It is always gratifying, as an academic, to exchange emails with someone who has read your work, if only because it serves as proof that someone out there actually has. Until last year, most of the emails and Tweets I received about my work were occasional requests for PDFs and, once, a very nice note from a woman who was delighted to discover that there was at least one other person in the world working on the same obscure text.
That changed when my work on harassment in video-game and Internet culture began to be noticed. Now I’m no longer simply excited and grateful for emails and Tweets about my work; I am also a mix of anxious and defensive.
As scholars, we face increasing expectations to publicize our work online and make our research available to people outside of academe. The result: We are all of us dipping our toes into the role of the public intellectual. And there are dangers lurking in those virtual waters — dangers that we all need to keep in mind when we respond to our Facebook friends and Twitter followers.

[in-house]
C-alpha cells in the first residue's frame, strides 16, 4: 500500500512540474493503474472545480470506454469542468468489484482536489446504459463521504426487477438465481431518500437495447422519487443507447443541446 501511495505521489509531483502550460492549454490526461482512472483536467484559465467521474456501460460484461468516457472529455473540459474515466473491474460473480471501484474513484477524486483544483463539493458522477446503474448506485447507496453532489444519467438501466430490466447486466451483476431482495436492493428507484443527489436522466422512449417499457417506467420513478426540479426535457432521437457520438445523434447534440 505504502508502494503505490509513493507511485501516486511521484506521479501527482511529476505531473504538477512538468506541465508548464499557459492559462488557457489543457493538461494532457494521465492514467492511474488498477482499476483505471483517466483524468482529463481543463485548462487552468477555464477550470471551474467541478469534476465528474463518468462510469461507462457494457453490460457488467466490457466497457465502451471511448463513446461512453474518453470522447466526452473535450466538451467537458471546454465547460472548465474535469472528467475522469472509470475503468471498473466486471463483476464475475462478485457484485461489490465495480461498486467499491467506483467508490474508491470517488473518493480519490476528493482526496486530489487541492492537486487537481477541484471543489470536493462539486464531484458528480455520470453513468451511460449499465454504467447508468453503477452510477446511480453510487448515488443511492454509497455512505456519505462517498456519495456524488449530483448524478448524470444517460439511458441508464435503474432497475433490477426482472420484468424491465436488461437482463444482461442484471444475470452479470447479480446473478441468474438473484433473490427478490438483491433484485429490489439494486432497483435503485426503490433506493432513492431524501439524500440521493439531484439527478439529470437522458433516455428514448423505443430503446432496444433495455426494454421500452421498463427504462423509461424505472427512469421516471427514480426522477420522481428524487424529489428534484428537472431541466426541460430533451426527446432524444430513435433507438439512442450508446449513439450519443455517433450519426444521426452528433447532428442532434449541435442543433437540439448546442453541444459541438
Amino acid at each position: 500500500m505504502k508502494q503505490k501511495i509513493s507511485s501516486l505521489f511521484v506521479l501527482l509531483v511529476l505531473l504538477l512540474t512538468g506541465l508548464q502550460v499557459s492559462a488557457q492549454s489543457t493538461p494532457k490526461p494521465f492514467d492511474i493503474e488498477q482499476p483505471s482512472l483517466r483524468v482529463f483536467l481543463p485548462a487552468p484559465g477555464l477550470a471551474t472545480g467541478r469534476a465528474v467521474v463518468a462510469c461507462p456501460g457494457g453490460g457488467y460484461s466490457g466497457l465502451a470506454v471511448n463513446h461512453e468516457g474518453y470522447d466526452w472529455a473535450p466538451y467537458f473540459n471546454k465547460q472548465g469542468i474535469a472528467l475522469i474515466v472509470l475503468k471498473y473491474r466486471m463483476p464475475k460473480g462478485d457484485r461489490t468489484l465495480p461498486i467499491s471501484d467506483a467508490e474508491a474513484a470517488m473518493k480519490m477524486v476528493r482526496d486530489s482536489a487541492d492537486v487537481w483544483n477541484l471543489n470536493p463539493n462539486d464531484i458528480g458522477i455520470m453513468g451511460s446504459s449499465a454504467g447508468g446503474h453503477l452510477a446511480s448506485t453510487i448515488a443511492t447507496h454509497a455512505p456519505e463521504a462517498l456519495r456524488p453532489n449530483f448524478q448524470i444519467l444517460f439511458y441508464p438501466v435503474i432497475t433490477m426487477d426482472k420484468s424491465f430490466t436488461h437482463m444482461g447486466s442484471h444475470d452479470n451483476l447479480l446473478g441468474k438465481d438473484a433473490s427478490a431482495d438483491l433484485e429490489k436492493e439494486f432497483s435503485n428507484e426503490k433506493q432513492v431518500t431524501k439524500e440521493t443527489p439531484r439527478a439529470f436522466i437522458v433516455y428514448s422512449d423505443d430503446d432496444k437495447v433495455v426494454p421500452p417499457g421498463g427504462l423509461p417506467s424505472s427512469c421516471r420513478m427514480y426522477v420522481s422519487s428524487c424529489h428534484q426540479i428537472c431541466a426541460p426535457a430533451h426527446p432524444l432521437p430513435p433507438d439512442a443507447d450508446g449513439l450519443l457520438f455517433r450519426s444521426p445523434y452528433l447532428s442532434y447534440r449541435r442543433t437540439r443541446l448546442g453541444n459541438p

I see two major challenges for faculty members on this front. The first is pedagogical in nature: Should we respond to angry interlocutors when they are wrong about something?
Not long ago, I exchanged emails with an undergraduate who had a course assignment to reach out and contact the author of a piece of scholarly work. What a fantastic assignment, I thought — a wonderful way to communicate to students that academe is, at heart, a conversation and not a lecture. I was happy to be of service. However, once we got past the preliminary niceties, it became clear that the student had utterly and completely misread my work — as in this student thought that I was arguing a position fundamentally opposite to the one I actually hold. Not only that, but the student thought it appropriate to essentially scold me for reaching this conclusion (that I hadn’t actually reached).